Has a quarter century really gone by since Sublime released their official debut album 40oz. to Freedom? Yes, it sure has. Although their first cassette EP, Jah Won’t Pay the Bills, hit the streets in 1991, 40oz. was their first legit album released by Skunk Records and again by MCA. Although it initially received mixed reviews, the album has become a favorite among punk, reggae, and rock fans as it has sold two million copies in the United States as of 2011. Additionally, with songs like “Don’t Push,” “5446 That’s My Number,” “Badfish,” Scarlet Begonias,” and “Rivers of Babylon,” 40oz. to Freedom is one of the best-selling independently released albums of all time.
As most Sublime fans know, lead singer Bradley Nowell passed away before he could enjoy mainstream success which came with their self-titled 1996 album. Despite the fact that the band has a limited catalog, their records have made and continue to make an enormous impression. Even though I’ve been a fan since the 90s, I find the longevity of their popularity amazing considering the band’s sound and overall demeanor is so embedded in southern California culture. As a kid living in Miami, I remember seeing the video for “What I Got” a million times on MTV and thinking that any band that earns that kind of heavy rotation is something special.
Now, 25 years later, Sublime is celebrating their history with a reissue of 1995’s Badfish EP, which will be available on vinyl for the first time in celebration of Record Store Day on April 22. Fans can also expect a pair of films including an authorized documentary that will tell the “real story” of Sublime with the help of surviving members Bud Gaugh and Eric Wilson, along with the Nowell estate. Lastly, the Sublime estate has collaborated with San Diego-based AleSmith Brewing Company to create a Mexican-style lager called “40oz. to Freedom.” Slated to be bottled in 40-ounce containers, the limited-edition beer will be sold through the brewery and eventually distributed annually in six-packs of 12-ounce cans.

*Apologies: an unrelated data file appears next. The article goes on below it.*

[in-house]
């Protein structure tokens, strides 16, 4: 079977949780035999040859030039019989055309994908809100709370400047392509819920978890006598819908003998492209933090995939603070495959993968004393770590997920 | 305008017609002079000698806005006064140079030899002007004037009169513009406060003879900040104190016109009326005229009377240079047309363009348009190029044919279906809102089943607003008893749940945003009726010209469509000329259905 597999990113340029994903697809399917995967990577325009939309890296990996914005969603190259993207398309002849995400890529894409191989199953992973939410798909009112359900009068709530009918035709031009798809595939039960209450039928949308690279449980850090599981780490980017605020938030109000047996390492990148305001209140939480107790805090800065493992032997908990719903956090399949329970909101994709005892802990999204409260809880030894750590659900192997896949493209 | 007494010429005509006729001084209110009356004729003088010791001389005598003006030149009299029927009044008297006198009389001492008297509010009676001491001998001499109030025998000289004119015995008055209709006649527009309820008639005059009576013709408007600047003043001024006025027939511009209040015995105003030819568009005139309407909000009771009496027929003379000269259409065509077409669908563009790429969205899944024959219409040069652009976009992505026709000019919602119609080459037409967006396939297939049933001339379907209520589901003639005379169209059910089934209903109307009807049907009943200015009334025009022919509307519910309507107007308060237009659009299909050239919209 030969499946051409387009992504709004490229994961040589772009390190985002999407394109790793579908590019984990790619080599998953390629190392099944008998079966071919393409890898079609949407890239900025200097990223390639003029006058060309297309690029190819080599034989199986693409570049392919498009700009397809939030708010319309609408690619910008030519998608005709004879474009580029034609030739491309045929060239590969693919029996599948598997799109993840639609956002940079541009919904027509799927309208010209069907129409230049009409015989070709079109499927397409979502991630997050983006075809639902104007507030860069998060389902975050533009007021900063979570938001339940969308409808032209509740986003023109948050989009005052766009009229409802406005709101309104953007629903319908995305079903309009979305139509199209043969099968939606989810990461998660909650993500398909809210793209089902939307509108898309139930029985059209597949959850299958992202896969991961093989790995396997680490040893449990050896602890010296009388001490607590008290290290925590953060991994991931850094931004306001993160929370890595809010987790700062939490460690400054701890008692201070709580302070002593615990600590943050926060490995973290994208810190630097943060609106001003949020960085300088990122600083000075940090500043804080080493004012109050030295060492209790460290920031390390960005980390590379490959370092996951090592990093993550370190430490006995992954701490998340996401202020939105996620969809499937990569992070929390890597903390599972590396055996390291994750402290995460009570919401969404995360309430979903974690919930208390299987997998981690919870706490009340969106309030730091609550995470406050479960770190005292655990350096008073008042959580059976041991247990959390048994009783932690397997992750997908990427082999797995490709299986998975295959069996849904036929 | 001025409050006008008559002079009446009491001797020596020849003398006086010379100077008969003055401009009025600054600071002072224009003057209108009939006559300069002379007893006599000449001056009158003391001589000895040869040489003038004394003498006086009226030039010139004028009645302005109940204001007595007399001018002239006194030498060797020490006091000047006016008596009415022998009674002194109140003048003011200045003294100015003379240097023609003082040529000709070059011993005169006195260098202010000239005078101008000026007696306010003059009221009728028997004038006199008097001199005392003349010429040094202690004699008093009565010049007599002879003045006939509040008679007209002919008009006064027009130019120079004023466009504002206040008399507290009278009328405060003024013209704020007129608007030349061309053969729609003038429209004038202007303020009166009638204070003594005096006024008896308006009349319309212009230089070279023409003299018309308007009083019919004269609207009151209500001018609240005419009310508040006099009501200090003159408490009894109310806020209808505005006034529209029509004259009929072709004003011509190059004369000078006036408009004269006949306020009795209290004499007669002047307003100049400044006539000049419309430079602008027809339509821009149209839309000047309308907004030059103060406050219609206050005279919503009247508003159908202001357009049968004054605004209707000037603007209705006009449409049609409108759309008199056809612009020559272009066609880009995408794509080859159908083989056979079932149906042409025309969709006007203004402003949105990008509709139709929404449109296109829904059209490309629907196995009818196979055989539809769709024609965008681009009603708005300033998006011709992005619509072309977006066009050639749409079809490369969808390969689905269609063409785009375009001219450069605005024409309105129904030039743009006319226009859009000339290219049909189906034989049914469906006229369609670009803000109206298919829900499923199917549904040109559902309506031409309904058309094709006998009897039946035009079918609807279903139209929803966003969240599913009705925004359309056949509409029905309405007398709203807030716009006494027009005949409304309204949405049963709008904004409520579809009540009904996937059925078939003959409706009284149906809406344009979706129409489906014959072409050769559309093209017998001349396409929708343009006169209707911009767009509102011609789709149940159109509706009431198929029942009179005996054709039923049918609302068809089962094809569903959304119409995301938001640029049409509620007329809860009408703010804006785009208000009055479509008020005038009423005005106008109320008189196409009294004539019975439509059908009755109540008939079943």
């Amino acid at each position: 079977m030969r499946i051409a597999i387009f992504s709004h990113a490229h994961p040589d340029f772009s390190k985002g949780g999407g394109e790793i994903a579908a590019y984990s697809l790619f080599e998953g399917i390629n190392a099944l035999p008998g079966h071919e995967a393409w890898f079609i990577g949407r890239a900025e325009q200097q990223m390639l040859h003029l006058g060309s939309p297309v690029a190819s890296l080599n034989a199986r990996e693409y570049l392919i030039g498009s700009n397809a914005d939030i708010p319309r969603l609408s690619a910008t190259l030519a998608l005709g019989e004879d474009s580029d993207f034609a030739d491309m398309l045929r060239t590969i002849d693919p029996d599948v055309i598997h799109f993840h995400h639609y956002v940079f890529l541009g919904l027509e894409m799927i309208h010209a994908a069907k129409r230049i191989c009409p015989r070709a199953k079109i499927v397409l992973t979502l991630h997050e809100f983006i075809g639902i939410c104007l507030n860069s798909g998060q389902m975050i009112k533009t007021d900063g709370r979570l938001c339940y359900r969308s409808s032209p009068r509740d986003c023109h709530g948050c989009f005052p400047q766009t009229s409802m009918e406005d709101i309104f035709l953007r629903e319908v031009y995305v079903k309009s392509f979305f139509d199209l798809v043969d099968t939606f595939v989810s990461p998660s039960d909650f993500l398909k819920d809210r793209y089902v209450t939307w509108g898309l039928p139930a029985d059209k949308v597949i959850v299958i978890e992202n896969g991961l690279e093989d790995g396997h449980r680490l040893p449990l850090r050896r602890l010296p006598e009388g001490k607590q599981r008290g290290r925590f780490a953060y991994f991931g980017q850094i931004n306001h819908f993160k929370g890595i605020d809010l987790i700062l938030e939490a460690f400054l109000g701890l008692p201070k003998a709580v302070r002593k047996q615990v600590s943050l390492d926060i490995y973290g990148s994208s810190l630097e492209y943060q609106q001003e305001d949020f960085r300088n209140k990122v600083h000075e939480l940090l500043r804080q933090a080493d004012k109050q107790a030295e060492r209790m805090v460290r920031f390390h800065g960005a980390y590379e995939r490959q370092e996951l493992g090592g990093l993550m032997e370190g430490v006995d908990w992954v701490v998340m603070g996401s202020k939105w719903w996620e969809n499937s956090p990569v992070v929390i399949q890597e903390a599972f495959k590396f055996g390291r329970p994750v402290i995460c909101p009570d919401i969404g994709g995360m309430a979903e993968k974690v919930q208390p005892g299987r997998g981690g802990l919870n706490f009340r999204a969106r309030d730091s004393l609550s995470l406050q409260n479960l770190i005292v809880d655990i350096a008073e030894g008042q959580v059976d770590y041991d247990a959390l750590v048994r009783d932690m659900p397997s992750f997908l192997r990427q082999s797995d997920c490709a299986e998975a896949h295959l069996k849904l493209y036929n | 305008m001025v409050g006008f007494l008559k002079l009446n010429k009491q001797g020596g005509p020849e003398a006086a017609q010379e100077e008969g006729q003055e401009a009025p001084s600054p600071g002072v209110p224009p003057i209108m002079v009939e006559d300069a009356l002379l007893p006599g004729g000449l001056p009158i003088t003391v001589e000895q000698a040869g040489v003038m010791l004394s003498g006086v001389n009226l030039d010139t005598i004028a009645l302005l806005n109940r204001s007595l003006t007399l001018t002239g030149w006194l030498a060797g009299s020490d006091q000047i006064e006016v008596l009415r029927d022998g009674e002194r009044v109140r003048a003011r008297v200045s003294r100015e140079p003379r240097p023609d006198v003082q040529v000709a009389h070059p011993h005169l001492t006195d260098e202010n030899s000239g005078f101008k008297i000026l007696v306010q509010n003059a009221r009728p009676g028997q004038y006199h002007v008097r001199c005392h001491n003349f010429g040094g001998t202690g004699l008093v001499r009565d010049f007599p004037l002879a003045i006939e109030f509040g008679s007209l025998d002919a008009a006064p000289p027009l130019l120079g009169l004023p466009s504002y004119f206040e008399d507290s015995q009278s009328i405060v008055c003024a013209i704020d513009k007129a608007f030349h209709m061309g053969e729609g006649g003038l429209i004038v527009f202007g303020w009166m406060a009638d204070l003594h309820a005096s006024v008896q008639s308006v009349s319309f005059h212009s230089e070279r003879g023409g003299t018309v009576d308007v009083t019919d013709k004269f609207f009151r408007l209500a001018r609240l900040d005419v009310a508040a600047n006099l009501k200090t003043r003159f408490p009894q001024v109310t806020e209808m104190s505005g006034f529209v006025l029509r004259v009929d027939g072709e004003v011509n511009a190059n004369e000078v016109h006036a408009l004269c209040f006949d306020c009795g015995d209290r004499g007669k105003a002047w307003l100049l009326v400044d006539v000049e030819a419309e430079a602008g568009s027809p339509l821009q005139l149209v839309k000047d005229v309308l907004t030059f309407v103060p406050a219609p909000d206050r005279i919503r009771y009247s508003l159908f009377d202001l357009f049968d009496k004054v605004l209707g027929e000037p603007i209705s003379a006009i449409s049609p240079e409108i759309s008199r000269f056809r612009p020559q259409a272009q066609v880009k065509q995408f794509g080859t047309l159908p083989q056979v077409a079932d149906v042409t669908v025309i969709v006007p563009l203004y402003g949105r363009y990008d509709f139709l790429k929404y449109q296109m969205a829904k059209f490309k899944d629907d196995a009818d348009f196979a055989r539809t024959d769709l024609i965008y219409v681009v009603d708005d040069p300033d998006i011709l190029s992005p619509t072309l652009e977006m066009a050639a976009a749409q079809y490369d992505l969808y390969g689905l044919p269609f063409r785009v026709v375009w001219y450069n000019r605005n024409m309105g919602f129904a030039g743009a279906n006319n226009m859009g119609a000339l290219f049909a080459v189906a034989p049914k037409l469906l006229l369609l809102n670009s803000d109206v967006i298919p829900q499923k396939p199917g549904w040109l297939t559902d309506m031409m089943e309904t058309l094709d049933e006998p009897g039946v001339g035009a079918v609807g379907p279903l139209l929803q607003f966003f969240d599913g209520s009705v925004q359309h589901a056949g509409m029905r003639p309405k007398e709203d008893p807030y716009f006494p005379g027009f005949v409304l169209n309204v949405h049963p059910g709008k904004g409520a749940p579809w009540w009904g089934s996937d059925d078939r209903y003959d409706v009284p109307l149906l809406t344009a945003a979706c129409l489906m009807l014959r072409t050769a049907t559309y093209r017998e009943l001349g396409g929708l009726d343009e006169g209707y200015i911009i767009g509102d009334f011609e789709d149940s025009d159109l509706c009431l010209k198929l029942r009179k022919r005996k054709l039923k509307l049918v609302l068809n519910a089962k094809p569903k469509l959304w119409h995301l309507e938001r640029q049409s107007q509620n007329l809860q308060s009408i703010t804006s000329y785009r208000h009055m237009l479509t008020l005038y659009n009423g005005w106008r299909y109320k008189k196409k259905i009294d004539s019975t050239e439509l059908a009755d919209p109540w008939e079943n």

Another exciting release for the extreme Sublime fans out there was last summer’s Van Box Set – a limited edition 13-LP vinyl collection that includes the band’s three studio albums with Nowell, the Second-Hand Smoke compilation, two live albums, and Jah Won’t Pay the Bills. The box set also features two exclusive art lithographs, a turntable slipmat, and a Sublime joint air-freshener – yep you read that right.
Although some of the 25th anniversary swag seems a little bit excessive, the longevity of this Long Beach trio is pretty incredible. Their ability to combine rock, punk, and reggae in a way that’s approachable for people around the globe is something that no other band has really been able to harness in the same way in terms of both sound and lyrics. Additionally, the band has spawned two major tribute bands that have been touring for many years aptly called “Badfish: A Tribe to Sublime” and “40 Ounces to Freedom.” But even bigger than those two tribute bands is “Sublime with Rome” which is a collaboration between Wilson and singer/guitarist Rome Ramirez. Wilson and Ramirez have been touring together since 2009 and this summer they will be on the road with The Offspring through the end of September.
I’ll be playing a few Sublime favorites on the radio tomorrow to celebrate the type of endurance most bands only dream of regardless of the genre. Congratulations to the California punk trio that made music so authentic it was impossible to ignore.
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